10 Odd Science Facts To Blow Your Mind


Science is freaking awesome. But sometimes, it could be very strange. Here are the top 10 weirdest science facts you probably didn't know.

Leonardo da Vinci was the first person to observe the curvature of the human spine. Until then everyone had assumed it was straight.

Early reports of Einstein's Theory of General Relativity, were covered in the New York Times by their golfing correspondent.

The historic news of the first manned powered flight by the Wright Brothers first appeared in magazine Gleanings in Bee Culture.

Dune, by Frank Herbert, the world's bestselling science fiction novel, was rejected more than 20 times before being accepted by a publisher of car manuals.

In 1900, all world's mathematicians knowledge could be written in about 80 books; today it would fill more than 100,000.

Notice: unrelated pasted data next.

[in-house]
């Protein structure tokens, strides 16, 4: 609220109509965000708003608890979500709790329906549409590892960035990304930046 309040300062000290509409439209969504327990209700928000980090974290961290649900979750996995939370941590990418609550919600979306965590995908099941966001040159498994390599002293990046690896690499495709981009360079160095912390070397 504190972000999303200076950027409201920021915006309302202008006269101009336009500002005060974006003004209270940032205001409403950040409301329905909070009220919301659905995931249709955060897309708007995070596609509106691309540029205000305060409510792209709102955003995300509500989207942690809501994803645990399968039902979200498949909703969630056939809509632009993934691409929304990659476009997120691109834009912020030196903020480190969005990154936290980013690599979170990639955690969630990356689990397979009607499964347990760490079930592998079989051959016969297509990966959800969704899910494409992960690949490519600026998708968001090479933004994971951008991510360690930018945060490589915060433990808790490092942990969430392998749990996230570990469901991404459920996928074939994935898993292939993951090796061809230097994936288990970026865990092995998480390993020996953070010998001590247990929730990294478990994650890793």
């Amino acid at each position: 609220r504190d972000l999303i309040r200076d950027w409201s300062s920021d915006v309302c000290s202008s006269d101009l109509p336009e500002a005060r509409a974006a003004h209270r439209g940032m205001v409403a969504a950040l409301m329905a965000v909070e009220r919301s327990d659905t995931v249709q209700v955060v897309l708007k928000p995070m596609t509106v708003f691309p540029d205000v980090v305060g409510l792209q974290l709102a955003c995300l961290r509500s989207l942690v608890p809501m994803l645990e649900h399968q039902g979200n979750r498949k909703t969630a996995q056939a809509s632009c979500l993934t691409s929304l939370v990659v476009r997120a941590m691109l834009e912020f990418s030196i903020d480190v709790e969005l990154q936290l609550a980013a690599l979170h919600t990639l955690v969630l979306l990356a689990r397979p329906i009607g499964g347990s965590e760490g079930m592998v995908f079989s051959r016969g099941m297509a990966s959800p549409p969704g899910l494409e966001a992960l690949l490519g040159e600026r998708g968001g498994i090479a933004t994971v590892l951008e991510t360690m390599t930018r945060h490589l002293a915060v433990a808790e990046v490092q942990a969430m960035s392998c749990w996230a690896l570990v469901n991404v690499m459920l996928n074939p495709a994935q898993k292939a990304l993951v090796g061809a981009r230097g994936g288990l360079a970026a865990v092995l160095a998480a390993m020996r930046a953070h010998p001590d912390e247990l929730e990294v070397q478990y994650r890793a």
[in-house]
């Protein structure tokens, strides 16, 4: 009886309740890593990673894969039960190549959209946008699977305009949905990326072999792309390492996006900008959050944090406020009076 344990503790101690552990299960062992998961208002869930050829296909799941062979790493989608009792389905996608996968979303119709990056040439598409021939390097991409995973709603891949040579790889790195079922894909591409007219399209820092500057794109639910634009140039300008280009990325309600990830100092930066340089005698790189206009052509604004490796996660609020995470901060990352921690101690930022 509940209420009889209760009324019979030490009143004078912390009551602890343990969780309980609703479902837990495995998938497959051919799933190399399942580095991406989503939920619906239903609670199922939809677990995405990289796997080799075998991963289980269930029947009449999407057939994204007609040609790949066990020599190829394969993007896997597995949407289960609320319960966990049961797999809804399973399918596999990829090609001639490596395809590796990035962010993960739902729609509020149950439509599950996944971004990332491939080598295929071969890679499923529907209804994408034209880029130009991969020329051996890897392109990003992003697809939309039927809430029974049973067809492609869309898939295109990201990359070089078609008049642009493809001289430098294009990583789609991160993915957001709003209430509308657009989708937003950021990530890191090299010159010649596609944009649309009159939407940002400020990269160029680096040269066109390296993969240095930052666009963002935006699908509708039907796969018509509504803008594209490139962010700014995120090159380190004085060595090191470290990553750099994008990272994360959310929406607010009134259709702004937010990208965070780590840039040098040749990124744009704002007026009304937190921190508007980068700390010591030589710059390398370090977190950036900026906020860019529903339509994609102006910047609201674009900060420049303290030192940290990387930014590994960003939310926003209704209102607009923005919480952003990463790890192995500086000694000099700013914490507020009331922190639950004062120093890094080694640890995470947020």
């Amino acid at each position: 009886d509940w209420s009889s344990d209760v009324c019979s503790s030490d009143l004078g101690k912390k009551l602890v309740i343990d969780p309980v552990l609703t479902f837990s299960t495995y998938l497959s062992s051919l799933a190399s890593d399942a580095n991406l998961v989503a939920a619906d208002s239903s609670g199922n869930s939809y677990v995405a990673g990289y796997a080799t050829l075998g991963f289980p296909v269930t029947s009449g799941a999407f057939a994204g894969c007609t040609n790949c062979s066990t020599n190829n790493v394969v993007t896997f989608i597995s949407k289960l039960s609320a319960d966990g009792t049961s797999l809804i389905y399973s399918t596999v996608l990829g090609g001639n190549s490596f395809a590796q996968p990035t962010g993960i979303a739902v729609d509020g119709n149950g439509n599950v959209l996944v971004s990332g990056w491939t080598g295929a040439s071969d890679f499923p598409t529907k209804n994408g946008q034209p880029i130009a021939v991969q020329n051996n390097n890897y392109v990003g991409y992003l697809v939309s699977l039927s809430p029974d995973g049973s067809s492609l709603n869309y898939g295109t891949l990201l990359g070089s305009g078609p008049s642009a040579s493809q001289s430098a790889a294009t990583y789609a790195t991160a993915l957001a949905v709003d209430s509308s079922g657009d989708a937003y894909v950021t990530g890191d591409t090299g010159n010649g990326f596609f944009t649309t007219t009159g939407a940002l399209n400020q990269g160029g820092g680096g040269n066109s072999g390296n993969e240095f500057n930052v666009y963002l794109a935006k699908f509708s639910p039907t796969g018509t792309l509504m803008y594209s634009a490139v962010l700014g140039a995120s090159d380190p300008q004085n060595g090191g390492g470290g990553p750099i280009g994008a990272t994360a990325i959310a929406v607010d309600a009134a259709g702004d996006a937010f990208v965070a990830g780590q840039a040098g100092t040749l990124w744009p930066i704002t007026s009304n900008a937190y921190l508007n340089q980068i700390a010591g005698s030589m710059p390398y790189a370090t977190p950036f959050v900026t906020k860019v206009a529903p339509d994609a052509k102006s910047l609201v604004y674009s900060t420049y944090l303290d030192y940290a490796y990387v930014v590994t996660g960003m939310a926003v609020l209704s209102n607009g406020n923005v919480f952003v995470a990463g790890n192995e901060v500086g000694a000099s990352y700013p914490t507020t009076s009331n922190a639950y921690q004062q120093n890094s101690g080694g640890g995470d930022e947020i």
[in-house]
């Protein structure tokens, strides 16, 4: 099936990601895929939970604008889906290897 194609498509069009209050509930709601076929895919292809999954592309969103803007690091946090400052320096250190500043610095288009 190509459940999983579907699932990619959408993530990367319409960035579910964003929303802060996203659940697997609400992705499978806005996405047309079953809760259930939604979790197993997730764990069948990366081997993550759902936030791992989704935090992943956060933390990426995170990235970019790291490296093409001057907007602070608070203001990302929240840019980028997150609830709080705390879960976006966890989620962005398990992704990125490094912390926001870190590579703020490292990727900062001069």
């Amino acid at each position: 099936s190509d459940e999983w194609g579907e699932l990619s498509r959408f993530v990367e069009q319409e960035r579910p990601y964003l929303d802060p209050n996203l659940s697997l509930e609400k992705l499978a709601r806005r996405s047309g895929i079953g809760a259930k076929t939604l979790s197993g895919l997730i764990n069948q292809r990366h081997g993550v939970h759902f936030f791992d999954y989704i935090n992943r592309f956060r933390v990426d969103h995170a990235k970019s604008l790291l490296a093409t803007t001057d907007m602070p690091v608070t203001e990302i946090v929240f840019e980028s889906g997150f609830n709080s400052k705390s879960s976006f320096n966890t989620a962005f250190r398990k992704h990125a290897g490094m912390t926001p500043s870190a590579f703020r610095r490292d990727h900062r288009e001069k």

Charles Darwin's editor thought The Origin of Species was too obscure. He suggested a book about pigeons, as "everybody is interested in pigeons."

In particle physics, a "barn" is an area that covers a billionth of the cross-section of a silk fiber. It's called a barn because (in subatomic terms) it's so huge.

There is no known scientific way of predicting earthquakes. The most reliable method is to count the number of missing cats in the local paper: if it trebles, an earthquake is imminent.

Sending a man to the Moon and finding Osama Bin Laden cost the US about the same amount of time and money: ten years and $100 billion.

Venus rotates so slowly on its axis that its day is longer than its year.